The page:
Recently, I was launching a business development platform, and, along the way,
it seemed like everything was going wrong… every day it was something.
It even started to feel personal.
Demons? Karma? A Past Life problem? Stinkin’ Thinkin’?
My Crash-landing into this World?
Right then, I had a revelation that I thought you might appreciate.
In real estate we know that the most important consideration is location.
When venture capitalists and angel investors invest in companies,
the most important thing they look for is management.
For achieving success, you’ll hear it over and over again…
the number one attribute of successful people is Persistence.
- Colonel Sanders pitched Kentucky Fried Chicken (KFC) more than 1,100 times.
- Walt Disney pitched investors on Disneyland more than 600 times.
- Jack Canfield and Mark Victor Hanson pitched Chicken Soup for the Soul to 153 publishers.
- Me? I’ve lost track of how many times I’ve presented my business planning software,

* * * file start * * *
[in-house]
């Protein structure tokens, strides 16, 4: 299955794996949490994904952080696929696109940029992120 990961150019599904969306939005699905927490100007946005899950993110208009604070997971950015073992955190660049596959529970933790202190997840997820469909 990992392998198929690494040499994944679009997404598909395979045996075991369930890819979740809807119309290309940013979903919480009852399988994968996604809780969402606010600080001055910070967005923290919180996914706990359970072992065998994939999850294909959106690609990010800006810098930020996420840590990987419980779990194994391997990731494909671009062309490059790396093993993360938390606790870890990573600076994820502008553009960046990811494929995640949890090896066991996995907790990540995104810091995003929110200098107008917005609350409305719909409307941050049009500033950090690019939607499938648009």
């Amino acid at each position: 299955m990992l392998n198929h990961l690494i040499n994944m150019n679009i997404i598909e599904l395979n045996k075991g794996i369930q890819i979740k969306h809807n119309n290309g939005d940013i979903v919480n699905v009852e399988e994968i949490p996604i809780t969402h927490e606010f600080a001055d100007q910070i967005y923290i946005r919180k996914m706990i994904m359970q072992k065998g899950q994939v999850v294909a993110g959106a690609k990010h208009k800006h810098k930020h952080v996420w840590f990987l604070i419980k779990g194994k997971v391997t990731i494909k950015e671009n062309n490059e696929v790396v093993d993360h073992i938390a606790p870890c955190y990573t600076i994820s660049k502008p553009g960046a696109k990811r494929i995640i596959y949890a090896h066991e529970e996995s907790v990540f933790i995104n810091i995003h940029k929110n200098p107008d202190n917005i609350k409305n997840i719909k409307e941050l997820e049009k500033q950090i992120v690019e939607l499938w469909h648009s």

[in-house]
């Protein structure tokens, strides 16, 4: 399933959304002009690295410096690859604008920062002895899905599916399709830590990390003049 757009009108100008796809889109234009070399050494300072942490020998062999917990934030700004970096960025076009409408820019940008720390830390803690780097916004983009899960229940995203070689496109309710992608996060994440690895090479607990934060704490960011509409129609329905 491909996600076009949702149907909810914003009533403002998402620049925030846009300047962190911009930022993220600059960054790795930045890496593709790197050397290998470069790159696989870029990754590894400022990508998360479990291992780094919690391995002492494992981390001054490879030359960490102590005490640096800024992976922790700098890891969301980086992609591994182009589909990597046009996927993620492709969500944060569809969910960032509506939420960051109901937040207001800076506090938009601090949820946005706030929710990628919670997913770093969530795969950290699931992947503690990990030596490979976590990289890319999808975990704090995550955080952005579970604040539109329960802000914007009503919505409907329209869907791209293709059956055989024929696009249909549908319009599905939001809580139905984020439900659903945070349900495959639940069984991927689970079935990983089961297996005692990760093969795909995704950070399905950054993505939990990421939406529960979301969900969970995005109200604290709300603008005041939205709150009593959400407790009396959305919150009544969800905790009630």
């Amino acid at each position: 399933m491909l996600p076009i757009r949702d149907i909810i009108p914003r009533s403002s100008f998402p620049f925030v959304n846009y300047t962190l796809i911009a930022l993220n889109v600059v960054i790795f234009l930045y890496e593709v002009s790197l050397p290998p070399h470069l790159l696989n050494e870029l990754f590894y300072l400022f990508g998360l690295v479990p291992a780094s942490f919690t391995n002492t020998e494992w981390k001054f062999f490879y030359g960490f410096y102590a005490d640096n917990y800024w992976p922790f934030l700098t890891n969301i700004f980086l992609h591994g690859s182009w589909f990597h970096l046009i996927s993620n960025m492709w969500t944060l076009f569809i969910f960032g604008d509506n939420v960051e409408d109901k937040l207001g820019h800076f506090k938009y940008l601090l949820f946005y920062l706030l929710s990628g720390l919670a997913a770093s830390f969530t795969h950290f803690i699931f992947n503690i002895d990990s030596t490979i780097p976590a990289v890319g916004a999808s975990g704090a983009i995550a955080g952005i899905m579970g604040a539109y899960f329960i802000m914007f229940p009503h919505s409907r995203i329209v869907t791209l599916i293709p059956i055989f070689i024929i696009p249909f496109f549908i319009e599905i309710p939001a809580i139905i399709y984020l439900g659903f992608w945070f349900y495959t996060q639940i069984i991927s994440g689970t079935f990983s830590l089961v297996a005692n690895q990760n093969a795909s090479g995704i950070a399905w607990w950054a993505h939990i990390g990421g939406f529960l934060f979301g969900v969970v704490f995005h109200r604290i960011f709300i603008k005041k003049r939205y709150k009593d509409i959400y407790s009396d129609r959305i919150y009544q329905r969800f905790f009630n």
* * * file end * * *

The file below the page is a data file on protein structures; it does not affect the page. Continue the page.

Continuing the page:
but so many people need it, I just keep going.
The Navy SEALs know about persistence.
(I’m not one, but I’ve seen movies, and talked with a few…)
“Hell Week” is their test to see if you really can persist no matter what they (or the enemy) throws at you.
Want to quit? Ring the bell. “Come on, ring the bell!”
It’s that easy. But not if you’re determined.
Isn’t that someone you’d want with you when the SHTF?
On the Disney Channel, there is a documentary featuring George Lucas and his making of the first Star Wars film.
Watching Star Wars was great, but who knew that while making it, just about everything went wrong…
with just about everything. It rained in the desert after a 50-year drought, R2D2 wouldn’t roll straight,
the camera rigs had to be invented from scratch…
Problem after problem, right up until release.
And the rest is history.
Watch the film, “The Founder” starring Michael Keaton in the role of Ray Kroc as he builds McDonald’s from
one small restaurant into a global chain. The quirky things that went wrong, the interesting things about food
service they had to consider, and the bullets he dodged along the way. Who knew freezing ice cream could
be so expensive, that bright lights promoting your grand opening would also attract millions of flying bugs,
and that the mechanics of serving burgers, fries, and shakes were choreographed on a tennis court?
Most people would’ve given up.
But the rest is history.
Perhaps you’ve heard some of the stories about the production of the movie, “Jaws” by Steven Spielberg.